- The Washington Times - Wednesday, March 14, 2012

Born Feb. 29, Brayden Michael Aucoin won’t remember his first few months. But the son of Keith and Maureen will have an unbeatable story to tell one day.

“When my son’s older, he knows he was born when I was in the NHL,” beaming father Keith Aucoin said.

What had been an impressive minor league season for Aucoin has turned into a miraculous tale of not only his surprising ascent to Washington Capitals regular but his impeccable timing. Aucoin obviously knew for a while that his family would be growing, but months ago the journeyman forward couldn’t have predicted being a part of an NHL playoff run.

“You try not to think about it. You try to just play. But you know you’re getting old and you want to get another chance,” Aucoin, 33, said. “I finally got the call, and I’m taking advantage of it.”

Aucoin has spent much of his pro career in the American Hockey League, putting up numbers that likely will get him into that league’s Hall of Fame once he retires.

He is more than a point-a-game player at that level, spending the past four years filling the stat sheet for the Hershey Bears, the Caps’ top affiliate.

But Aucoin hasn’t been able to make his cups of coffee in the NHL last very long. Wednesday was his 90th NHL game in a career featuring Caps and Carolina Hurricanes cameos, and his first with three points.

One thing seems certain going into Washington’s final 12 games of the regular season: Aucoin isn’t going anywhere. That’s a relief for a guy who put a lot of miles on his Chevy Tahoe in recent months making the trip back and forth from Hershey and talked about how Maureen and their French bulldog, Jersey, missed him when he was gone.

“It feels good, especially after the last month going up three, four times, knowing you’re going to be here and knowing you’re part of this team now,” Aucoin said. “You feel more a part of the team that you’re going to be here. I feel like I’ve been helping out the last few weeks, which was huge.”

Since he has reached 10 games with the Caps this season, they must put him on waivers to send him back to the Bears.

Fat chance that’s going to happen, given his value at both levels of the organization.

Generously listed at 5-foot-9, Aucoin might hit that mark on skates. Maybe. But teammates and coaches see the natural talent that allows him to play bigger than his size.

“We all know he’s not a big guy. But he’s smart player,” Caps coach Dale Hunter said. “He’s a real good playmaker. He sees the ice well and creates a lot for us.”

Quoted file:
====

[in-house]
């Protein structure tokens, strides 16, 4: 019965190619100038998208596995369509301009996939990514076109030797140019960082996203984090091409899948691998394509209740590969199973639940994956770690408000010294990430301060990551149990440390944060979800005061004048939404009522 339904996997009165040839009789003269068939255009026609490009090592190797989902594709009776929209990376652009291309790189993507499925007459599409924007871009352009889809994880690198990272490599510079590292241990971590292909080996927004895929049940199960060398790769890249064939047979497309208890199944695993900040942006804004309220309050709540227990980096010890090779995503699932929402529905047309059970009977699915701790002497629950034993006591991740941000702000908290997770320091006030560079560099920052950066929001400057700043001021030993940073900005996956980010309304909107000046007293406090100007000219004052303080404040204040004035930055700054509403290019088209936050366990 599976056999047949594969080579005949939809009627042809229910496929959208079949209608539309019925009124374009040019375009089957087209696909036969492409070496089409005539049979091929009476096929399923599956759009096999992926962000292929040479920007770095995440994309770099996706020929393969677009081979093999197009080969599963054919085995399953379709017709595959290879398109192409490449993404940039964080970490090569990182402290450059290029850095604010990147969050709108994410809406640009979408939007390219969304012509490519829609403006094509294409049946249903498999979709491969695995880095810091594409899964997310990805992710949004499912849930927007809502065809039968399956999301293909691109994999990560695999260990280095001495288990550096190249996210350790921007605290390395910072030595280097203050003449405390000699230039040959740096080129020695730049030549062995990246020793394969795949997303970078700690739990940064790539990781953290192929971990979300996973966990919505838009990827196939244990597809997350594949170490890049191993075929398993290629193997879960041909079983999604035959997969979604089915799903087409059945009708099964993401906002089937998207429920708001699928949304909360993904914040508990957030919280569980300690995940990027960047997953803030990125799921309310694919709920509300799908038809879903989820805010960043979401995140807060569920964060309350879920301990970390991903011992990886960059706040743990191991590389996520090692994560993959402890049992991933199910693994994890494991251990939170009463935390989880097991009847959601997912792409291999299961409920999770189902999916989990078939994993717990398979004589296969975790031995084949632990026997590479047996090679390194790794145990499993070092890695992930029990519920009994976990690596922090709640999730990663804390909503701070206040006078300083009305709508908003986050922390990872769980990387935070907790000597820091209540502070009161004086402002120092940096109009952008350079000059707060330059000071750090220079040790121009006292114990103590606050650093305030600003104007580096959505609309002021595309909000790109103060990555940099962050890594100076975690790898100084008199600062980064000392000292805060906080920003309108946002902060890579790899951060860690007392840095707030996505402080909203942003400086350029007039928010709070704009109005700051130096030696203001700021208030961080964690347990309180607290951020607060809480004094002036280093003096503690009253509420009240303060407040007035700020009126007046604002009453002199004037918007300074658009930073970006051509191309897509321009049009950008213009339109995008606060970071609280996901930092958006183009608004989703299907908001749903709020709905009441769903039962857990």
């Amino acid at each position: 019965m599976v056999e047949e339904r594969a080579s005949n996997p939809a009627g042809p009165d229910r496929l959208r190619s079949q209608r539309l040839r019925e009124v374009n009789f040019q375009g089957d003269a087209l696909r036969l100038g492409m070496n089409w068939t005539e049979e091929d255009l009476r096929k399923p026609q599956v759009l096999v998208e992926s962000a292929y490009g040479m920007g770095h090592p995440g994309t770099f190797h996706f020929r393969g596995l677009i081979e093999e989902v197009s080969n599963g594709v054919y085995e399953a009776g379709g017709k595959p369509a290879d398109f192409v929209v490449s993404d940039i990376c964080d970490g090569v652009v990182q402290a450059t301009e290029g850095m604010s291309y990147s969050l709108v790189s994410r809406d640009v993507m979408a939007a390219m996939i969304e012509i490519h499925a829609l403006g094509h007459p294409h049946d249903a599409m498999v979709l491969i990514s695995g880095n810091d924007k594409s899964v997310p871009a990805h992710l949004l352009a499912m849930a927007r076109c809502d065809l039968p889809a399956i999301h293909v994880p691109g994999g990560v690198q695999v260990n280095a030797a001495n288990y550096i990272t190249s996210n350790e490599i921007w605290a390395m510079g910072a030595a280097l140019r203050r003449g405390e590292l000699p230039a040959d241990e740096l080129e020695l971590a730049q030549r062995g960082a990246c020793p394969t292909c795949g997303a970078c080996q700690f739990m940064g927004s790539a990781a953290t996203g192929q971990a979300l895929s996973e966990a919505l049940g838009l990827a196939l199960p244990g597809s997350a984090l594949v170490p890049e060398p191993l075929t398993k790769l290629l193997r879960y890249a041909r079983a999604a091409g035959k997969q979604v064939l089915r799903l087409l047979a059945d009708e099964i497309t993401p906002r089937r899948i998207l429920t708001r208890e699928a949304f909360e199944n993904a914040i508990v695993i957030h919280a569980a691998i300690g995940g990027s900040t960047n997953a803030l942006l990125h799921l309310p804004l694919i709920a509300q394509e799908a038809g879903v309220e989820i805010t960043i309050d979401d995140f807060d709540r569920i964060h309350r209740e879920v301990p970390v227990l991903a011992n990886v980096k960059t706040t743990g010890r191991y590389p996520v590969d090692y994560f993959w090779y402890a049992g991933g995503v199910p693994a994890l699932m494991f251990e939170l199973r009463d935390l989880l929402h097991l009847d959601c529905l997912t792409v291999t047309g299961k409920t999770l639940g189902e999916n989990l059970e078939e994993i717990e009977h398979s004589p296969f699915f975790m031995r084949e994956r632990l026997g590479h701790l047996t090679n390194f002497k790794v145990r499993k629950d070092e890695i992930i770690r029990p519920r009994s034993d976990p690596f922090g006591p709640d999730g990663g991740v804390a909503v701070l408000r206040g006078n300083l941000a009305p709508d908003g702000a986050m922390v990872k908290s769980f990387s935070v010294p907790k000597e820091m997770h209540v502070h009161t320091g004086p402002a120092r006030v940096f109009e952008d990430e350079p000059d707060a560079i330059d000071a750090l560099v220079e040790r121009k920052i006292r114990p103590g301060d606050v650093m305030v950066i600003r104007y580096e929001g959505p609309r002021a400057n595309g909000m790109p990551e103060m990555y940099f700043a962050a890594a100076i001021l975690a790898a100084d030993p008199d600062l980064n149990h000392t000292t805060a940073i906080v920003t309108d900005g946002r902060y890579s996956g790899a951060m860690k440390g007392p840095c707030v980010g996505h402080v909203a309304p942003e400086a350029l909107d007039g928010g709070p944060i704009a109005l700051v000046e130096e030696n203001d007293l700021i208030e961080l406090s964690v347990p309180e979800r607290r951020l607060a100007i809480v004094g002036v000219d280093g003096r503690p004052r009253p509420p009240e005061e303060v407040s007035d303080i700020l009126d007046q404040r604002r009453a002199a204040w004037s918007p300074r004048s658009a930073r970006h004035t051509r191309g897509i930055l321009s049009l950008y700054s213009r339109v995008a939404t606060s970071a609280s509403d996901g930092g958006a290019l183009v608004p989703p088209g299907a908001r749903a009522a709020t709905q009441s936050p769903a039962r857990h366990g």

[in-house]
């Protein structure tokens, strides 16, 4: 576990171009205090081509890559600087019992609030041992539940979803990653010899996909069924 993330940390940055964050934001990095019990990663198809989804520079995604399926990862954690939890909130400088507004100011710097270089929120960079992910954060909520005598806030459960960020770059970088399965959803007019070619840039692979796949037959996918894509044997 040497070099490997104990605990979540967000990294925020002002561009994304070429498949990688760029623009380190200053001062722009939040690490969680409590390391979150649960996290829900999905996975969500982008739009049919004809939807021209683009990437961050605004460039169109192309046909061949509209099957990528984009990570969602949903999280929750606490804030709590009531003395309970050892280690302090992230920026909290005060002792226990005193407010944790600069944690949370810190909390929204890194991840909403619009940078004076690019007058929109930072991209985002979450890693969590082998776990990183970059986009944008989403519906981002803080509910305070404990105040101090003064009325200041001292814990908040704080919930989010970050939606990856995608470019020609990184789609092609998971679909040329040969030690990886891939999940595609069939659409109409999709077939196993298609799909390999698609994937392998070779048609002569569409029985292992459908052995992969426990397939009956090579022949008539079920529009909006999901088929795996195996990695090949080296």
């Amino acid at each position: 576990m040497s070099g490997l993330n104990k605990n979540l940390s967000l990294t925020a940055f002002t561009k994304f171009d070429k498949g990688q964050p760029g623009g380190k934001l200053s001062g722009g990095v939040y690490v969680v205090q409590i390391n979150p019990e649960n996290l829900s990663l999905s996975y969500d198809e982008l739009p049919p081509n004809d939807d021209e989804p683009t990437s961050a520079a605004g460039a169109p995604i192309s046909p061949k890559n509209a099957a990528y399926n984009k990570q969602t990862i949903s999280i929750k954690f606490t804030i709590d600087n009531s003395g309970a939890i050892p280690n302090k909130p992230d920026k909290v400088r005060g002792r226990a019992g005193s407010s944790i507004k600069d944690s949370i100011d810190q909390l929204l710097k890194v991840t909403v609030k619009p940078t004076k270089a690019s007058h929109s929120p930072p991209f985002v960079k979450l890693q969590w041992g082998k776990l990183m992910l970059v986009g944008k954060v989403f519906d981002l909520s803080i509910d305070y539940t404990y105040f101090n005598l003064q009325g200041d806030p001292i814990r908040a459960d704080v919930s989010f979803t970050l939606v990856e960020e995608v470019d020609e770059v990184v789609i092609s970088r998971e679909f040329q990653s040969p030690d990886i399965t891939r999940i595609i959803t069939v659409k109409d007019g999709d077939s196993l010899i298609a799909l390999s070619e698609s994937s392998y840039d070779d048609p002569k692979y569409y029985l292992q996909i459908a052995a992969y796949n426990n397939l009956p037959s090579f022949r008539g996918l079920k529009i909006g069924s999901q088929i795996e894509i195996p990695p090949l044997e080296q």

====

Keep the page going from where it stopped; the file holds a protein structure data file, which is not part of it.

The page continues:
Aucoin is an offensive specialist, to say the least, and he might be a key cog on Washington’s power play down the stretch, too.

He was part of a Hershey unit that clicked at a rate of roughly 30 percent, thanks in large part to Aucoin’s ability to create space and find teammates.

“He used to play power play in the American League for his whole life and he’s one of the best at it in that league. He’s probably the best at it,” center Mathieu Perreault said. “He knows what he’s doing out there, and you can see it the past few games on the power play.”

Aucoin knows what he’s doing in the offensive zone no matter the situation.

On the fourth line with the likes of Jeff Halpern, Joel Ward and Mike Knuble, Aucoin is a wiz at protecting the puck along the boards and not turning it over. Put him out there with Alex Ovechkin and other skilled players and he can thread a perfect pass to set up a scoring chance.

More than a few around the Capitals mentioned that Aucoin uses a long stick for a player of his stature, which allows him to trick opponents into thinking they can give him more space.

And though he doesn’t possess burning speed like Perreault or Marcus Johansson, Aucoin finds ways to compensate for a height disadvantage.

“He doesn’t look that fast, but he’s quicker than we think. He’s so smart that he makes everything easy on himself,” Perreault said. “That makes up for maybe not being as fast as me or [Johansson], but he’s still a fast player. You don’t notice him, but he’s really quick.”

Now, Aucoin is quickly carving out a niche with the Capitals, and doing so with Maureen, Brayden and Jersey in town after they moved from Hershey.

“To share it with them both being here is a lot of fun,” Aucoin said. “We’re going to enjoy it as long as we can.”

• Stephen Whyno can be reached at swhyno@washingtontimes.com.

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